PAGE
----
A year ago we didn’t know that this would be the last normal weekend before COVID-19 became an all-consuming part of our lives. Borders were wide open as were businesses, professional sports leagues had yet to take a break and schools were getting ready for March Break. We were told there was not much to worry about in Canada. Ontario had entered the weekend with 28 total cases of COVID-19, British Columbia had 21 and Quebec had two confirmed cases.
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Was it a close encounter of the third kind? An American Airlines pilot believes he saw a UFO during a recent flight, according to Arizona Central. The pilot said an unidentified flying object flew over his airplane in northeast New Mexico. The flight was from Cincinnati to Phoenix on Sunday.
The Federal Aviation Administration on Sunday issued an emergency airworthiness directive calling for immediate or stepped-up inspections of planes similar to the one that caught fire over Denver this weekend. The order covers Boeing 777 airplanes equipped with certain Pratt & Whitney PW4000 engines and “will likely mean that some airplanes will be removed from service,” FAA administrator Steve Dickson said in a statement. The order came after a United Airlines passenger jet powered by two Pratt & Whitney PW4000 engines suffered a fiery mid-air engine failure on Saturday, forcing an emergency landing. No injuries were reported on board the Honolulu-bound jet, despite the dramatic videos showing one of the engines on fire and rattling loose. There were also no reports of injuries in suburban Broomfield, where huge chunks of engine and debris landed in yards, parks and on vehicles.
Two City Hall stories covered in the Toronto Sun this week by reporter Bryan Passifiume illustrate perfectly why public transit in this city has been a train wreck for decades. They are the official and long-predicted death of the ancient and creaking Scarborough RT (rapid transit) line in 2023, and the potential replacement of the Presto fare system post-2027.
OTTAWA — The federal Liberal government is promising cash-strapped cities billions of dollars in permanent funding for their public-transit systems — though most of the money won’t start flowing until later in the decade. Prime Minister Justin Trudeau made the $14.9-billion announcement Wednesday as he prepared for a virtual meeting with the mayors of Canada’s largest cities, many of them struggling to make ends meet due to the COVID-19 pandemic.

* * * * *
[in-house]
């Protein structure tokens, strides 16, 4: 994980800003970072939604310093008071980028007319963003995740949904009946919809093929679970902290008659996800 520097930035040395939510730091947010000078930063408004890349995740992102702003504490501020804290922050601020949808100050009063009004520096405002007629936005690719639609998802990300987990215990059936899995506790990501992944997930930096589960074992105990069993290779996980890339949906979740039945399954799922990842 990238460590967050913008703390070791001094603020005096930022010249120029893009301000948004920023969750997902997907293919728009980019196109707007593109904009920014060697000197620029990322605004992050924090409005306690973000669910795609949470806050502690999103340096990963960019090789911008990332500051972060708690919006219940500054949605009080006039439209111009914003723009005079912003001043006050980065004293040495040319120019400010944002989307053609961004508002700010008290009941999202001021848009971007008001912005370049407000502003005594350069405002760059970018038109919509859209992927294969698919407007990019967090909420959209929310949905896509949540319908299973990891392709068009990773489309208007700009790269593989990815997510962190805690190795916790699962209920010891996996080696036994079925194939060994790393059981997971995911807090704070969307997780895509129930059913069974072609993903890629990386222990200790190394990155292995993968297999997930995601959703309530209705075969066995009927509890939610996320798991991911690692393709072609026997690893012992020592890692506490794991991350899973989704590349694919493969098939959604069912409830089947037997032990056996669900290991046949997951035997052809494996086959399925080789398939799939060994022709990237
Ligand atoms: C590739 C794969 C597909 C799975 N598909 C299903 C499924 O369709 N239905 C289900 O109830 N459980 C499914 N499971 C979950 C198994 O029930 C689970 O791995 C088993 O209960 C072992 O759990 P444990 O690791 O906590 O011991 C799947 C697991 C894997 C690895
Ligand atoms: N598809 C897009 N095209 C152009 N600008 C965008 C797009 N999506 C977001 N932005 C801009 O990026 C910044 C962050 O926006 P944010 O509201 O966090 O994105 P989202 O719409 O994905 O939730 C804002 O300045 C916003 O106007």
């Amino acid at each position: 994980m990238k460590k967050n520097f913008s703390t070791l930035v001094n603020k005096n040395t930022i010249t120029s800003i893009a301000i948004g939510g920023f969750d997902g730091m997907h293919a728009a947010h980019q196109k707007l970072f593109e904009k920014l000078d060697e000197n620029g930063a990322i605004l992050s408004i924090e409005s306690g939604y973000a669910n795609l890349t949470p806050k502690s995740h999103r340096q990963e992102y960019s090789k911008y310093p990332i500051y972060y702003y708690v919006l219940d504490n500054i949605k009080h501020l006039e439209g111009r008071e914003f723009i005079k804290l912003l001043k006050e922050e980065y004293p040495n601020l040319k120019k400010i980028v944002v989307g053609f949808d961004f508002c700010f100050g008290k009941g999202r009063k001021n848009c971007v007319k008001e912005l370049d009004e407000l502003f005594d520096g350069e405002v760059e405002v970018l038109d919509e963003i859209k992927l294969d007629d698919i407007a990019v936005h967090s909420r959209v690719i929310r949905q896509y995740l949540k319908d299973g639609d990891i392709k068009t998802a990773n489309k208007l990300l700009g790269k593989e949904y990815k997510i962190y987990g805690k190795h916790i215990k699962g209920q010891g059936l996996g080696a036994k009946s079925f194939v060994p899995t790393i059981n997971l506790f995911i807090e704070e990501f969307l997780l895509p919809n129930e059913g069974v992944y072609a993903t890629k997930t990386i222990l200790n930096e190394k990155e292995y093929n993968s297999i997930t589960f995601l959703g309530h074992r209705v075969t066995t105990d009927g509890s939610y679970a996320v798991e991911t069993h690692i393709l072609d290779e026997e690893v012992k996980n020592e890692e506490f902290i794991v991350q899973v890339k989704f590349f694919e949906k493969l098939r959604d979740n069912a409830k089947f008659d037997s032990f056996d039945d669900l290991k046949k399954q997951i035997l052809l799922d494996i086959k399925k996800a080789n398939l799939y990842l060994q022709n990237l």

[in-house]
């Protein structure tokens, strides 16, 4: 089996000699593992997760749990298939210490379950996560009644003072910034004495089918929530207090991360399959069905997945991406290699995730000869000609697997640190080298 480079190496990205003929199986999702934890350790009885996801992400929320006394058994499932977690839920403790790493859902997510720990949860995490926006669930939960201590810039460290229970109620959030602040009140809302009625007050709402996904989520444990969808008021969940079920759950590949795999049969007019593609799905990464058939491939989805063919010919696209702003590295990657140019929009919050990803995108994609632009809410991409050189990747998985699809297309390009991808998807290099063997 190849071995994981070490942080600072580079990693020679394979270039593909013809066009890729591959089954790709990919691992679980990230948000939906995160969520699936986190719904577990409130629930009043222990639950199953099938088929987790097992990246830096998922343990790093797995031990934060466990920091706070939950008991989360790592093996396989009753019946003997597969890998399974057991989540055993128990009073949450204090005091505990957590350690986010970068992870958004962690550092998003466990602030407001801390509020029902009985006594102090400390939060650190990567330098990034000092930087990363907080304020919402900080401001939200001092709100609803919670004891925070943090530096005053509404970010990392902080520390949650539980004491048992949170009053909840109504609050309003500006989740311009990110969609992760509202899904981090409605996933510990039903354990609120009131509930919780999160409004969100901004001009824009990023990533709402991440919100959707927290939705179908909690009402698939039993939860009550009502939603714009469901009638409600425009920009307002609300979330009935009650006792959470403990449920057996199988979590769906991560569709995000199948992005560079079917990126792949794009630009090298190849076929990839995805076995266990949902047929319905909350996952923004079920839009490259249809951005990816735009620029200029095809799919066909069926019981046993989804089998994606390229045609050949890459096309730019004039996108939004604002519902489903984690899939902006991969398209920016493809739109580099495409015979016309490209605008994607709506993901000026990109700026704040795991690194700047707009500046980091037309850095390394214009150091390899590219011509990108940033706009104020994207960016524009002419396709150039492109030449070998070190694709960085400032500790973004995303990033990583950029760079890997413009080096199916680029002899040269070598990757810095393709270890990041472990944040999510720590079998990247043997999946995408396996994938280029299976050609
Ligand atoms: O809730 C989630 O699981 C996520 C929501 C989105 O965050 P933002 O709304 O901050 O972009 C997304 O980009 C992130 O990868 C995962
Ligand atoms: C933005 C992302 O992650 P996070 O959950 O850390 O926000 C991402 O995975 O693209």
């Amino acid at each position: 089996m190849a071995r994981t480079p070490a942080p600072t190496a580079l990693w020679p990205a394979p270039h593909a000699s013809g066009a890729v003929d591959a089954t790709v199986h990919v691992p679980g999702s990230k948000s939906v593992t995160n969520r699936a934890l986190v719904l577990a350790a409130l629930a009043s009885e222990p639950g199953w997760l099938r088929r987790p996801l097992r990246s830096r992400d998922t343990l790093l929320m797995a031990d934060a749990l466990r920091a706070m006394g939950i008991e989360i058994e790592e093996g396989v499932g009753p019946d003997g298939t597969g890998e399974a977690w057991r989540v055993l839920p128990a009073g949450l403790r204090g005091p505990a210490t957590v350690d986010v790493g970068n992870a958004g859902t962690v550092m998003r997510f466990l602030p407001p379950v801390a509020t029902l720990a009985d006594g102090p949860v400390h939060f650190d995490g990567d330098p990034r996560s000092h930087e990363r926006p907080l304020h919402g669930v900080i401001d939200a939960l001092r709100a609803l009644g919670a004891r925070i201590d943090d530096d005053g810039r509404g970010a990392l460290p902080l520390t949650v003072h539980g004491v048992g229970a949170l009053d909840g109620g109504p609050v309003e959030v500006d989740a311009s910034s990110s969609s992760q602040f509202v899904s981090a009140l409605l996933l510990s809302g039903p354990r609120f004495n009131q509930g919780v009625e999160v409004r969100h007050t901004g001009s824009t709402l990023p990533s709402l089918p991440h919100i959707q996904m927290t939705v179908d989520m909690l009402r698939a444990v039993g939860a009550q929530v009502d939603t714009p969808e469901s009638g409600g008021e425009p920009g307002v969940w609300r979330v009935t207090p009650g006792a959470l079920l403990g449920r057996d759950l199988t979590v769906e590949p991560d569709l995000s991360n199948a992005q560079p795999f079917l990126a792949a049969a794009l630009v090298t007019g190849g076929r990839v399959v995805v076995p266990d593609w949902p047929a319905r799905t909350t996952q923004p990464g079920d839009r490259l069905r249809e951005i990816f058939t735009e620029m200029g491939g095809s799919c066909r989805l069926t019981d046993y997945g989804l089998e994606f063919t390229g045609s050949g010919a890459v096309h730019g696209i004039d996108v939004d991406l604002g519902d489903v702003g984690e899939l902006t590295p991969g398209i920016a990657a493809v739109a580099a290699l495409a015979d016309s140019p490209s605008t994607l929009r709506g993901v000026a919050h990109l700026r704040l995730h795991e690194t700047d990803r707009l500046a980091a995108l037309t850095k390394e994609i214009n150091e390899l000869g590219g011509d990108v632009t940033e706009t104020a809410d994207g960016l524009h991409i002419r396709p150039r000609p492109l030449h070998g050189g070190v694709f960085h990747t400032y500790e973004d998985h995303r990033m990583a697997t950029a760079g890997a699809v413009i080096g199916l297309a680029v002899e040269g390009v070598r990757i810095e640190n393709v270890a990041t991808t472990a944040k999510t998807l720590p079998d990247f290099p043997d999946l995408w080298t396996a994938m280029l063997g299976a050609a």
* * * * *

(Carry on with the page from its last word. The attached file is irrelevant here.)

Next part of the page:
A TTC supervisor removing a Black History Month display that resulted in cries of anti-black racism has management demanding answers how this could happen. Sources tell the Toronto Sun a supervisor has been removed from the Wilson Division of the TTC, although it’s unclear if this also means dismissal.
The Canadian Civil Liberties Association is questioning Ottawa’s move to require hotel quarantines for international travellers, saying it may harm lower-income Canadians and infringe on citizens’ mobility rights. Cara Zwibel, a lawyer who heads the organization’s fundamental freedoms program, is calling on the federal government to produce any evidence that returning passengers are breaching the current requirement to self-isolate at home, which she suggests is the only fair basis to toughen the rules. Prime Minister Justin Trudeau announced more than two weeks ago that travellers flying back from abroad will have to quarantine at a federally mandated hotel for up to three days at their own expense, though he acknowledged that only a fraction of COVID-19 cases appear to stem from overseas trips.
He wants council to forget politics and just do the right thing. While Josh Matlow’s motion ended up being one of many deferred to council’s next meeting after the clock ran out this week’s marathon three-day session, he’s hopeful his ask to examine alternatives for the ailing Scarborough RT will garner enough support to move forward.
A freestyle skate through a nearly deserted Eaton Centre was inspired by the ’90s film The Mighty Ducks. Alexei Morita, 21, uploaded a video shot on Sept. 21, 2020, using a fisheye lens, to his Instagram this week of him gliding through the smooth third-floor of the mall.
Michael Bloomberg will again take up his old post of United Nations climate envoy after Secretary-General Antonio Guterres appointed him Friday. But, like U.S. climate envoy John Kerry, the billionaire and former NYC mayor eschews commercial travel for his emissions-heavy private jet. Flight records show that Bloomberg’s private jets took more than 1,700 trips and emitted at least 10,000 metric tons of CO2 from August 2016 to August 2020, a Business Insider analysis found. A typical car emits about 4.6 metric tons of carbon dioxide in one year.